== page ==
Humans really aren’t capable of understanding how cats use smell. Consider that humans only have 5 million odor sensors in their noses compared to the more than 200 million odor sensors found in cats. This will help put things into perspective. Their sense of smell is fourteen times more acute than ours.”
Therefore, even an aroma that seems strong and calming to you could be extremely potent for your little feline friend. There’s no need to put our furry friends through any discomfort so that we can burn incense, even though your cat is unlikely to experience any serious health issues from smell alone.
Risk Of Fire
However, you can’t constantly keep an eye on your cat and incense. You should always be aware of any open flames you have in your home. Even though burning incense poses a small fire risk, anything can happen when a curious cat comes into contact with an open flame. Particularly when you consider how much smoke an incense stick can produce. There’s a good chance my cat would swipe at swirly whisps of smoke to see what was going on since I know she would be intrigued by them.
When you think about how incense is burned, this becomes even more crucial. On a holder, it is typically burned in stick form. Cats are capable of breaking that stick and letting it fall to whatever is below. You can see the problem when compared to a much more robust candle (which still has its own issues).
Can Incense Allergic Cats Exist?
Yes and no: While some cats may be more sensitive to incense than others and certain incense ingredients can cause allergies in cats, not all reactions to incense are allergic reactions.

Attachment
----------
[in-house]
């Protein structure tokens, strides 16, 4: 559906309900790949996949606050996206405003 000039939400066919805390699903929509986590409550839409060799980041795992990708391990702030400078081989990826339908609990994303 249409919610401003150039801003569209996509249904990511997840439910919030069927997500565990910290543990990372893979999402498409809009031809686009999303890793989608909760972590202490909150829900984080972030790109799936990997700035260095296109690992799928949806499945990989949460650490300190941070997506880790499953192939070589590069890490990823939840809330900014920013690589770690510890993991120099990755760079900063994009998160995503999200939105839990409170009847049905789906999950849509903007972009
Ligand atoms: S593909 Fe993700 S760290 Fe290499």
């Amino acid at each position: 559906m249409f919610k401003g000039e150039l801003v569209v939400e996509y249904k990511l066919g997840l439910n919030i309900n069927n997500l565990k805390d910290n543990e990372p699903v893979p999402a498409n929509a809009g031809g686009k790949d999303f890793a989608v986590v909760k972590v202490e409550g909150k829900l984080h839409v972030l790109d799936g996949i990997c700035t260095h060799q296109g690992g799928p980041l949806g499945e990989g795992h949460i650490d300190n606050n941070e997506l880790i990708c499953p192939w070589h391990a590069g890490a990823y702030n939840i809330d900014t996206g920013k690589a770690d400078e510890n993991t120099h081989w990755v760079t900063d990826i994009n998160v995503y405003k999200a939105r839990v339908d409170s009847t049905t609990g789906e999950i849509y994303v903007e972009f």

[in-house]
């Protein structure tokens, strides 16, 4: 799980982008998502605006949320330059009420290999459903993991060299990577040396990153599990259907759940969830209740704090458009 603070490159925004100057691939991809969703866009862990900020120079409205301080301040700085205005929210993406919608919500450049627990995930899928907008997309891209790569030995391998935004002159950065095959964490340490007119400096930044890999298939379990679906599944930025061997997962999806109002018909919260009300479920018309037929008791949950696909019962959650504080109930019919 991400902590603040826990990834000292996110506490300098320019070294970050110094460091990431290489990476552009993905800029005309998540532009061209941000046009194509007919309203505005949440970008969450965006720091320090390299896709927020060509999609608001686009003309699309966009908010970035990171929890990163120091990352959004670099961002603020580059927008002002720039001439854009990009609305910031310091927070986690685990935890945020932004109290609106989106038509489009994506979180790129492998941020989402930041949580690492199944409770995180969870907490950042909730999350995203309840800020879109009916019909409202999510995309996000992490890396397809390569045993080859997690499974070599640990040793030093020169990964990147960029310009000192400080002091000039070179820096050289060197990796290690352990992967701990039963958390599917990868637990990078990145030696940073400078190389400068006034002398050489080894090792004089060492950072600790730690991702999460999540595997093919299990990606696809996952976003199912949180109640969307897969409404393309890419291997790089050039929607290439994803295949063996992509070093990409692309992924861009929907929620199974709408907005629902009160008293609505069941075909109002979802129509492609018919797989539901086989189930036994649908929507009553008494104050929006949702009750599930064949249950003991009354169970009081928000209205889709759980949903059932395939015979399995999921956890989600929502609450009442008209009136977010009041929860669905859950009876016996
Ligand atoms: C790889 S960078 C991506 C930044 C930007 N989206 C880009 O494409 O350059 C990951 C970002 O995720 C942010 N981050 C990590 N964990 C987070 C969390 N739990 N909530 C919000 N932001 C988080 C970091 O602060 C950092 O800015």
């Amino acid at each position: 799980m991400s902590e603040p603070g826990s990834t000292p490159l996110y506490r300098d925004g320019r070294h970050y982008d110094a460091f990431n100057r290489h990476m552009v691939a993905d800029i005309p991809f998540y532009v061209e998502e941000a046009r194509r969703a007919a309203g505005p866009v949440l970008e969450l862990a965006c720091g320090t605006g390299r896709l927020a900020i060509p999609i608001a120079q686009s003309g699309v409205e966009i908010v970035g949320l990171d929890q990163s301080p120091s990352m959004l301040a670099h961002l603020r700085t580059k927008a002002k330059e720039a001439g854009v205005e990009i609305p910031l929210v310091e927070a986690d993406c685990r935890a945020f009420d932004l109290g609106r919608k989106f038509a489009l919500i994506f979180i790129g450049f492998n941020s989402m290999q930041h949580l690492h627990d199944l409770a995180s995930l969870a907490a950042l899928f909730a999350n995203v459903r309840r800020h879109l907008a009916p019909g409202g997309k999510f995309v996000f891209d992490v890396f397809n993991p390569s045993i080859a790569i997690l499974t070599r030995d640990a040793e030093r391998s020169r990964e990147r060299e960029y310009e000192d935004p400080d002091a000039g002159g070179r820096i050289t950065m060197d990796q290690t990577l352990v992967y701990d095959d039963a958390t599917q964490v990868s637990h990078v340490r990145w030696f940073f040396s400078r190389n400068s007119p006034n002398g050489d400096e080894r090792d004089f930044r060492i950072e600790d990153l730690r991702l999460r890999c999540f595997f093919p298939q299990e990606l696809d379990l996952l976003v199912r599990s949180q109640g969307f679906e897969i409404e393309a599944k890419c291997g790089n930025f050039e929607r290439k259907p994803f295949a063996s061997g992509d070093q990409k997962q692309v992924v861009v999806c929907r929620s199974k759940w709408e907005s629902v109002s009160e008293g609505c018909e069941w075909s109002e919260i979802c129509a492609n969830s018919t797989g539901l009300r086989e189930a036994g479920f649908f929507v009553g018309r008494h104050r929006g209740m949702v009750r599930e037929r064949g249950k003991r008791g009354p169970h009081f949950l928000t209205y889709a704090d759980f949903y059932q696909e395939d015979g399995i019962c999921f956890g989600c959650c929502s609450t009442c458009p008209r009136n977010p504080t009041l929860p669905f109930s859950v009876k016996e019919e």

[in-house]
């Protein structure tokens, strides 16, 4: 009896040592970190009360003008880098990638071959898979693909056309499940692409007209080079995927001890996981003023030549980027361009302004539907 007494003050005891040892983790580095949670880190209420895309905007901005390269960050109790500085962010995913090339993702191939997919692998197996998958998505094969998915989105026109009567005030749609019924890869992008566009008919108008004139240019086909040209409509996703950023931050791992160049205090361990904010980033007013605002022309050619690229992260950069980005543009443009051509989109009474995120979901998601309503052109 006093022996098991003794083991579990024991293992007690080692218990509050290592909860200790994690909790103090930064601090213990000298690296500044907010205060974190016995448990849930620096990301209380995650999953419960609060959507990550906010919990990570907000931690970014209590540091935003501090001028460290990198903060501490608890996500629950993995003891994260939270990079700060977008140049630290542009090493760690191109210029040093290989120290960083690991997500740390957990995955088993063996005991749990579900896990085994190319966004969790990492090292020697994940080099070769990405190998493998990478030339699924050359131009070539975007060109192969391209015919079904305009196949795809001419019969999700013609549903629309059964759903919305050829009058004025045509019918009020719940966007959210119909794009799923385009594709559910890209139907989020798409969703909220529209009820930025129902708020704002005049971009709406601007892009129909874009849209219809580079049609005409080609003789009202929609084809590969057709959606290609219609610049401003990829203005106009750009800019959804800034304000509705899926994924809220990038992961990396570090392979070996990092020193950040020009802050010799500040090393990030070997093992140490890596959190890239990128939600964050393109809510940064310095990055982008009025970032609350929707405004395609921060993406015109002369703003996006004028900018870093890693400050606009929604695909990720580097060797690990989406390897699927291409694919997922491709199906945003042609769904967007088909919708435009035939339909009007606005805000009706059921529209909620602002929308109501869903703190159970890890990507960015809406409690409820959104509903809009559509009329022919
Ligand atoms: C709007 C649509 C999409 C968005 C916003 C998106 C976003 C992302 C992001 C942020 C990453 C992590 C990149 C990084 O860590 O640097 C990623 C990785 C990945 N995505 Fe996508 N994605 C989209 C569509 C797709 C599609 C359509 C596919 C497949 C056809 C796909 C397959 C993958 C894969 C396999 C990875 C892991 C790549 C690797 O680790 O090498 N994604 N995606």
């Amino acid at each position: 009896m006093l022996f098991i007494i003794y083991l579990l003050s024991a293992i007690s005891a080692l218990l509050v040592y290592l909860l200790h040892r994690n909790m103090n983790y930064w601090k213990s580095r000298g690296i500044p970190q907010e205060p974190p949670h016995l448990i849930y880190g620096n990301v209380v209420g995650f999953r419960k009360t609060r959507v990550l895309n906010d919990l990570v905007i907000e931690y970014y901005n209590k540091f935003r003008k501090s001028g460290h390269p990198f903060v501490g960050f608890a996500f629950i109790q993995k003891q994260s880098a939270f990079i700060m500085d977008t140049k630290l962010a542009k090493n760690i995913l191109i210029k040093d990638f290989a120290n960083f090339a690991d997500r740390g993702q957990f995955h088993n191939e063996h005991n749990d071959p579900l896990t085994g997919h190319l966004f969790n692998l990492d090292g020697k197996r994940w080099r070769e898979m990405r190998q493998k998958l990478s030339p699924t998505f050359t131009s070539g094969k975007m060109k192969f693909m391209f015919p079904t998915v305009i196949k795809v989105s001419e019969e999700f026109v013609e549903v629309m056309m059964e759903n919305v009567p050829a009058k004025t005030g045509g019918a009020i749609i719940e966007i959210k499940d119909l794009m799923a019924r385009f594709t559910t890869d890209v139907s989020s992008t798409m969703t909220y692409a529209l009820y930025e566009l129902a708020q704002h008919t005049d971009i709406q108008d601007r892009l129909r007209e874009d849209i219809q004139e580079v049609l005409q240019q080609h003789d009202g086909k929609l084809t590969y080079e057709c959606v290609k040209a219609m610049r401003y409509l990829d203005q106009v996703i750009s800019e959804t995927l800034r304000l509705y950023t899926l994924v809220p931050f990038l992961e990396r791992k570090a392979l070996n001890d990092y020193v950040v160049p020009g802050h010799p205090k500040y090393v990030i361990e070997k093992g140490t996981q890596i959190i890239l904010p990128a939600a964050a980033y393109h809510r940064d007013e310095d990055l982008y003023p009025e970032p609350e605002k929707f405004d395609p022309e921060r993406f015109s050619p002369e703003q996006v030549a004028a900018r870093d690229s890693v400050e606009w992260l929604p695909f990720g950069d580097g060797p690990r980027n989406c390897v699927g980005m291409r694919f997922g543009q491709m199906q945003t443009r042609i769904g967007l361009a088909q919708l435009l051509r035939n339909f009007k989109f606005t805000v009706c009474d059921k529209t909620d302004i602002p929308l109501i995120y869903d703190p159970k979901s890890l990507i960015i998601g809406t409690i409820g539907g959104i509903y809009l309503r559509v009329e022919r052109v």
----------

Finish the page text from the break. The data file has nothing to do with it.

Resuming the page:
Your cat is more likely to experience a sensitivity to smoke than an allergic reaction. Additionally, while some toxic chemical reactions to incense smoke may resemble allergic reactions, they require entirely different medical care.
Therefore, even though you can’t completely rule out the possibility of an allergic reaction to your incense, your cat is more likely to experience other negative health effects from incense.
Can A Cat Die From Incense?
While it does occasionally happen, incense can be deadly enough to kill cats. Regularly burning incense may worsen your cat’s quality of life and shorten their lifespan due to long-term health effects, which is much more likely.
Therefore, while it’s unlikely that using incense will instantly kill your cat if it doesn’t already have a health condition or allergy, doing so can have a negative impact on their lifespan and general health.
Pet-friendly Ways To Make Your Home Smell Nice
You should be aware that using candles or air fresheners can be just as harmful to your cat as burning incense before making those substitutions. Avoid using artificial air fresheners whenever possible. Here are some recommendations for eliminating offensive odors naturally:
- Dust often to avoid dust’s ingredients, which include dead skin, pet dander, pollen, dirt, and insect poop. Dust can naturally affect the air quality in your home and, if not controlled, can cause a musty odor.
- Make use of baking soda to eliminate offensive smells from carpet and furniture. Sprinkle a little on the troublesome areas, wait 24 to 48 hours, and then thoroughly vacuum.
- Use aromatic plants like lemon balm, sage, or rosemary. Even though these plants are not toxic, try your best to keep them out of the way of your curious cats and place them in sturdy containers.